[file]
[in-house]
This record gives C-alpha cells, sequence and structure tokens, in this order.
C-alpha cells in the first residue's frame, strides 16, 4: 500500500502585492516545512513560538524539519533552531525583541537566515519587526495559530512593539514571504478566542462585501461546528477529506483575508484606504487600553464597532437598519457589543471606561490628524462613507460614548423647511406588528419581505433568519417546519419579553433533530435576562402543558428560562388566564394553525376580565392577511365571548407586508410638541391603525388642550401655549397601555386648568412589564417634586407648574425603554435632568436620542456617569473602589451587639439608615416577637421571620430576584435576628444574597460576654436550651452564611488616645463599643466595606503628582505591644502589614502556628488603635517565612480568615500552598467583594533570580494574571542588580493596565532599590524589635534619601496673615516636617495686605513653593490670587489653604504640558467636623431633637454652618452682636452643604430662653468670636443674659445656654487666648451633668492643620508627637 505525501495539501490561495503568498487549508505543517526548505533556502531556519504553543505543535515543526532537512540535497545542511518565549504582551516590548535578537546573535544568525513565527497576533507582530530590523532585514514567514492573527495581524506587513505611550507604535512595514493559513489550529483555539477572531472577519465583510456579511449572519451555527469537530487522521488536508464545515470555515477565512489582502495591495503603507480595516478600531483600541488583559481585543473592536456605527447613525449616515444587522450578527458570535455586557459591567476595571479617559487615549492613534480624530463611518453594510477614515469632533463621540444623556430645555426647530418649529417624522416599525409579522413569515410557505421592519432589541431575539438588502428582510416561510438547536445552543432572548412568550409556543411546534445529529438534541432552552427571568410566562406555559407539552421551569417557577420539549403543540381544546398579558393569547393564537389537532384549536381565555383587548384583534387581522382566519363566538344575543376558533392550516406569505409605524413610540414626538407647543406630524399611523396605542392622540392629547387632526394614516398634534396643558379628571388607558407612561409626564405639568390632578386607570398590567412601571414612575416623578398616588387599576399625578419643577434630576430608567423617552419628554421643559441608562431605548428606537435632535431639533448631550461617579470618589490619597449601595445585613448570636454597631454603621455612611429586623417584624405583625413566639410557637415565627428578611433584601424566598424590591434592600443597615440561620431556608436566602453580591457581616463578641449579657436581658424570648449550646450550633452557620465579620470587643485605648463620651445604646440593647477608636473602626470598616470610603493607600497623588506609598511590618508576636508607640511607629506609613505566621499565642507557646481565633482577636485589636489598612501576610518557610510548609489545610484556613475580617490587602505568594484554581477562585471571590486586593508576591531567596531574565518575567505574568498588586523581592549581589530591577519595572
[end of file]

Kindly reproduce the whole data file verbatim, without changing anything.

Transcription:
[in-house]
This record gives C-alpha cells, sequence and structure tokens, in this order.
C-alpha cells in the first residue's frame, strides 16, 4: 500500500502585492516545512513560538524539519533552531525583541537566515519587526495559530512593539514571504478566542462585501461546528477529506483575508484606504487600553464597532437598519457589543471606561490628524462613507460614548423647511406588528419581505433568519417546519419579553433533530435576562402543558428560562388566564394553525376580565392577511365571548407586508410638541391603525388642550401655549397601555386648568412589564417634586407648574425603554435632568436620542456617569473602589451587639439608615416577637421571620430576584435576628444574597460576654436550651452564611488616645463599643466595606503628582505591644502589614502556628488603635517565612480568615500552598467583594533570580494574571542588580493596565532599590524589635534619601496673615516636617495686605513653593490670587489653604504640558467636623431633637454652618452682636452643604430662653468670636443674659445656654487666648451633668492643620508627637 505525501495539501490561495503568498487549508505543517526548505533556502531556519504553543505543535515543526532537512540535497545542511518565549504582551516590548535578537546573535544568525513565527497576533507582530530590523532585514514567514492573527495581524506587513505611550507604535512595514493559513489550529483555539477572531472577519465583510456579511449572519451555527469537530487522521488536508464545515470555515477565512489582502495591495503603507480595516478600531483600541488583559481585543473592536456605527447613525449616515444587522450578527458570535455586557459591567476595571479617559487615549492613534480624530463611518453594510477614515469632533463621540444623556430645555426647530418649529417624522416599525409579522413569515410557505421592519432589541431575539438588502428582510416561510438547536445552543432572548412568550409556543411546534445529529438534541432552552427571568410566562406555559407539552421551569417557577420539549403543540381544546398579558393569547393564537389537532384549536381565555383587548384583534387581522382566519363566538344575543376558533392550516406569505409605524413610540414626538407647543406630524399611523396605542392622540392629547387632526394614516398634534396643558379628571388607558407612561409626564405639568390632578386607570398590567412601571414612575416623578398616588387599576399625578419643577434630576430608567423617552419628554421643559441608562431605548428606537435632535431639533448631550461617579470618589490619597449601595445585613448570636454597631454603621455612611429586623417584624405583625413566639410557637415565627428578611433584601424566598424590591434592600443597615440561620431556608436566602453580591457581616463578641449579657436581658424570648449550646450550633452557620465579620470587643485605648463620651445604646440593647477608636473602626470598616470610603493607600497623588506609598511590618508576636508607640511607629506609613505566621499565642507557646481565633482577636485589636489598612501576610518557610510548609489545610484556613475580617490587602505568594484554581477562585471571590486586593508576591531567596531574565518575567505574568498588586523581592549581589530591577519595572